Audience wins in Jazz intrastate rivalry

The New Pittsburgh Courier’s C. Denise Johnson reviews the February 18 performance.

With a double-bill headlining two Grammy winning jazz musicians, it goes without saying that in this rivalry, the winner would be those who had enough sense to be in the audience.

Fresh off of his Grammy Award for Big Band jefftainwattsJazz Performance, Christian McBride continued his winning ways by performing songs of his award-winning release, “The Good Feeling” and yes, that good feeling (and good music) wafted through the near capacity house at the August Wilson Center for another performance featuring the swinging Pittsburgh Jazz Orchestra.

JEFF ‘TAIN’ WATTS (Photo by Gail Manker)

Ace bassist Christian McBride was clearly enjoying himself as he led the PJO through his arrangements and engaged in some brief banter introducing the selections. “Shake and Blake” was a nod to longtime musical co-hort Ron Blake (with a tasty passage by saxman Michael Tomaro) while the next tune, “Mister Brother” was a tribute to James Brown.

The highlight of McBride’s set had to be “Science Fiction” a homage to TV show themes (think “Twilight Zone” and “Outer Limits”) featuring an out-of-this-world flute solo by Kenneth Powell and Alton Merrill’s usual wizardly work on piano.

McBride brought out vocalist Melissa Walker to recreate the magic her contralto brought to two tracks from “The Good Feeling” CD on “A Taste of Honey” and “The More I See You,” before Jeff “Tain” Watts joined in on drums to trade bars with McBride on “In A Hurry.”

Following intermission, Pittsburgher Watts assumed the stage with the disarmingly cool he portrayed in the Spike Lee joint, “Mo Better Blues.” But once he picked up his sticks, the fire was stoked.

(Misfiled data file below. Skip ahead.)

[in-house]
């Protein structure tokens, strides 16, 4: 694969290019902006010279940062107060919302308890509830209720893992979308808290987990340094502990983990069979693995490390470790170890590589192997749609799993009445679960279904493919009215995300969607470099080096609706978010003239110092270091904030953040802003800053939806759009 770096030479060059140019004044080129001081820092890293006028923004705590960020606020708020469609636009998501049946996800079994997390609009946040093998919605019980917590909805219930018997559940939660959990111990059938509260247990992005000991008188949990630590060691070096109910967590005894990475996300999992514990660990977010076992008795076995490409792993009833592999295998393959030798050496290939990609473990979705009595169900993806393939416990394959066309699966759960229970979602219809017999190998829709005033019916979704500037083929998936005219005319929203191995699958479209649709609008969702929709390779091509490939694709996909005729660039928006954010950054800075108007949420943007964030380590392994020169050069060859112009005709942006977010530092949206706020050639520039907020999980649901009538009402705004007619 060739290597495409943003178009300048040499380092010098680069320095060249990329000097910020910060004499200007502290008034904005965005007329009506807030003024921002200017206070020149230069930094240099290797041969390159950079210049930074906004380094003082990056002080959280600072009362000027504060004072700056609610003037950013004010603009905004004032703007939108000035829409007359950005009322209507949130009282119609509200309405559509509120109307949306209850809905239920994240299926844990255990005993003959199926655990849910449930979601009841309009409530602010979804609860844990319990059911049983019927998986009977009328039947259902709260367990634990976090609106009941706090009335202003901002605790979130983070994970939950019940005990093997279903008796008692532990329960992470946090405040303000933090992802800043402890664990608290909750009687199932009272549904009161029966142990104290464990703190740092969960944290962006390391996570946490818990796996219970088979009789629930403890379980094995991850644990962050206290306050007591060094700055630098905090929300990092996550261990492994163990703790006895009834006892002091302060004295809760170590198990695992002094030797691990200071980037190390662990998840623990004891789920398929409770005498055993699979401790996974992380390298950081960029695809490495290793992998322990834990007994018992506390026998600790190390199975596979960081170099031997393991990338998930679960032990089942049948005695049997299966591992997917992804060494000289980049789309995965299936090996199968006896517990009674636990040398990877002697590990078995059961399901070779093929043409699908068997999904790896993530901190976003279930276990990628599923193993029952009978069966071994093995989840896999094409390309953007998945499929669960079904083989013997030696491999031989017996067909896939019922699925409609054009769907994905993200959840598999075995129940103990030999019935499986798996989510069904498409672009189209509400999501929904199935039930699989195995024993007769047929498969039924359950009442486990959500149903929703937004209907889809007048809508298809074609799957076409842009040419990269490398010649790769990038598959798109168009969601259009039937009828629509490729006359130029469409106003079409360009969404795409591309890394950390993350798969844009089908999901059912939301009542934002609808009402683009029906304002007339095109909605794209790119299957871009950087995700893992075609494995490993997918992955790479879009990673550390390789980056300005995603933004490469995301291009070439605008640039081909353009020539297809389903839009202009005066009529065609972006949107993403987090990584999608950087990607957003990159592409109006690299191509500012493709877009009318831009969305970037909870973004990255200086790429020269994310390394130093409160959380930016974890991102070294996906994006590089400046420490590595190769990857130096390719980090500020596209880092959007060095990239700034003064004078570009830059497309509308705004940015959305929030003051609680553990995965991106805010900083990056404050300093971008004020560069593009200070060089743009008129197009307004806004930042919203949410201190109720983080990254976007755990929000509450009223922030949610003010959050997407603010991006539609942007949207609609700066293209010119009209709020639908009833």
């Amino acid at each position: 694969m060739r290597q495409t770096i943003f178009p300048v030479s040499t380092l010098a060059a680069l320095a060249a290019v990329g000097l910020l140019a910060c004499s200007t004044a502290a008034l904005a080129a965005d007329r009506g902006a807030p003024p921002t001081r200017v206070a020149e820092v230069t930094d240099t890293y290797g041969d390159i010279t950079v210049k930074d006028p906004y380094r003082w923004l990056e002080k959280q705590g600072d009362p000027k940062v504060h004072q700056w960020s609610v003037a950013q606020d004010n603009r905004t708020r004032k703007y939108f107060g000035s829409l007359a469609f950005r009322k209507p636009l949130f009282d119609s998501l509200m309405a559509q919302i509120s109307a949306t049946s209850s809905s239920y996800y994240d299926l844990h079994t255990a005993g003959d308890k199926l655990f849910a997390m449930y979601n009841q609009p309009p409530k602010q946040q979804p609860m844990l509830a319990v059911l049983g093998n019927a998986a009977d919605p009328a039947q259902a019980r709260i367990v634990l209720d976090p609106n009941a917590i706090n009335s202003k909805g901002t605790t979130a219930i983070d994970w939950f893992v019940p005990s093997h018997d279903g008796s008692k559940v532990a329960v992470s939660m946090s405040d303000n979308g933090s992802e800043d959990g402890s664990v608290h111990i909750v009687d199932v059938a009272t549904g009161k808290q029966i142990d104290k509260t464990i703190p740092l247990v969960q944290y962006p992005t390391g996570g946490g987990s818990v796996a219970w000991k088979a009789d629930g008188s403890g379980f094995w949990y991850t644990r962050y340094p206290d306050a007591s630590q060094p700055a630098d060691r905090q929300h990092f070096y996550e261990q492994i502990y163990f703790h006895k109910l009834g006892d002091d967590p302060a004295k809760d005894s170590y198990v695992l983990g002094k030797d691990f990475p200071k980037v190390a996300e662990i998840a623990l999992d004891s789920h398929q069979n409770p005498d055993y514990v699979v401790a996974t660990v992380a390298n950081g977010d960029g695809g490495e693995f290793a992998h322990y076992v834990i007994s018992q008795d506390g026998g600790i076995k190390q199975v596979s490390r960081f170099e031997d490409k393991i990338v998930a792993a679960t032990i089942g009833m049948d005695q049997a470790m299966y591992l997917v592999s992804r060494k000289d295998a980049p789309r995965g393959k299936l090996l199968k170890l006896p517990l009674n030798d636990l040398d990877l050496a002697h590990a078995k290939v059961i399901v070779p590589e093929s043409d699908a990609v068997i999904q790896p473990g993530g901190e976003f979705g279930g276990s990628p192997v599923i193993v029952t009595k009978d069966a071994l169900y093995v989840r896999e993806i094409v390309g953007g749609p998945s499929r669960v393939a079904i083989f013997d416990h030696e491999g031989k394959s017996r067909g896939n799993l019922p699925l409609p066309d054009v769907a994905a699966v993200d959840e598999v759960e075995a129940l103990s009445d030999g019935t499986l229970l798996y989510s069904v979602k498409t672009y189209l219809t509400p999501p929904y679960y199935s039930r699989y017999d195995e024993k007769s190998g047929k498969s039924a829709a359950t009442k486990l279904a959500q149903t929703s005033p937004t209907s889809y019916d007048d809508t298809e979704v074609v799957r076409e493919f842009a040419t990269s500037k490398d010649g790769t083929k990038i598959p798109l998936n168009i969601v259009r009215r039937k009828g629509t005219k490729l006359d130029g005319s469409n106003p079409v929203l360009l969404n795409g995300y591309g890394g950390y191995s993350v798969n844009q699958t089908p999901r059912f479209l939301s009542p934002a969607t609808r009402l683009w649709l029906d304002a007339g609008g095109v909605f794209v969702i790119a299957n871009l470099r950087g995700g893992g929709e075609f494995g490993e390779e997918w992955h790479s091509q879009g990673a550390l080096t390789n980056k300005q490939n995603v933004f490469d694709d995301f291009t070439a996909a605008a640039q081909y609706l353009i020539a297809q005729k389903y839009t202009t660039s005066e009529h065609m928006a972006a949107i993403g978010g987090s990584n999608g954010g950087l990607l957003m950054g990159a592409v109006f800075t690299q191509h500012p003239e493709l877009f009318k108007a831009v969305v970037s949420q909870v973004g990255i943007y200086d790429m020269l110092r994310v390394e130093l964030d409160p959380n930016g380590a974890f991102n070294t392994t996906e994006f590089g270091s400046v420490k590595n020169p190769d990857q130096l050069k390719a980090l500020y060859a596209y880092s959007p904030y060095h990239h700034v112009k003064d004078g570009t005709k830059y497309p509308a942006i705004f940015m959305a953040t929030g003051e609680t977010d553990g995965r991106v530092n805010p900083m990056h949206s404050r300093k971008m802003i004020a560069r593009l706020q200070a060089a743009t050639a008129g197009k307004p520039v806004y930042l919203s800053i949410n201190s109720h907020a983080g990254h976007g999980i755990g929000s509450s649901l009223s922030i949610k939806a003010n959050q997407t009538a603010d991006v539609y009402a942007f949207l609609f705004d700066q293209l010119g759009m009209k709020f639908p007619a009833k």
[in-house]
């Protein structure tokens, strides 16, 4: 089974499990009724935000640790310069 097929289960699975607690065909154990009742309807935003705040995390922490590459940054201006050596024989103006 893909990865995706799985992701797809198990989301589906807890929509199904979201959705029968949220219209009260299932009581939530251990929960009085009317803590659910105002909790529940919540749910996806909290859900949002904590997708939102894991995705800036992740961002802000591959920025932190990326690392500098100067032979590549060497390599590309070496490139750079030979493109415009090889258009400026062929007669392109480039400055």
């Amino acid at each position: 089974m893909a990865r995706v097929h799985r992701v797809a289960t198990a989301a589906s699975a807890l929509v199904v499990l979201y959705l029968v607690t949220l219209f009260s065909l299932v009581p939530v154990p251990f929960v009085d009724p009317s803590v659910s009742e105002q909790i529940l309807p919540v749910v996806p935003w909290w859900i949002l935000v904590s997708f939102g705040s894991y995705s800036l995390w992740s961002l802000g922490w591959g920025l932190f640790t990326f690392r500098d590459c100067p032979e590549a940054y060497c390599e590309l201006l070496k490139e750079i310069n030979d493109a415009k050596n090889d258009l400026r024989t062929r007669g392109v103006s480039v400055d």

Watts paints pictures with his drum work, using the skins as his canvas and sticks and mallets as his brush. His opener, “The Impaler” was right to the point pushing a hard rhythm and Sean Jones used the same urgency with his trumpet solo.

“Blutain” was Tain’s interpretation of the blues with Powell adding a funky sax solo. “PAEN” is a recent composition that showcased the varied subtleties and textures that Watts brings out of his cymbals.

“Of August Moon,” a Watts composition dedicated to August Wilson, could serve as a Broadway overture to the Pittsburgh Cycle of plays with its bluesy swing and shifts in rhythms and melody with occasional hints of dissonance and melancholy.

Another unexpected pleasure was a haunting ballad, “May 15, 2011” (Watts readily admitted he couldn’t conjure an appropriate title), that featured the drummer on vocals. On this night he dedicated the song to Whitney Houston, whose homegoing was held earlier in the day.

Watts concluded his set and the evening by bringing McBride back to the stage to join him on “Return of the Jitney Man.” “There was already a song called Jitney Man,” Watts explain as he introduced this recollection of his father working out of the Bedford and Chauncey jitney station.

The Pittsburgh Jazz Orchestra’s next performance will be in April, Jazz Appreciation Month.

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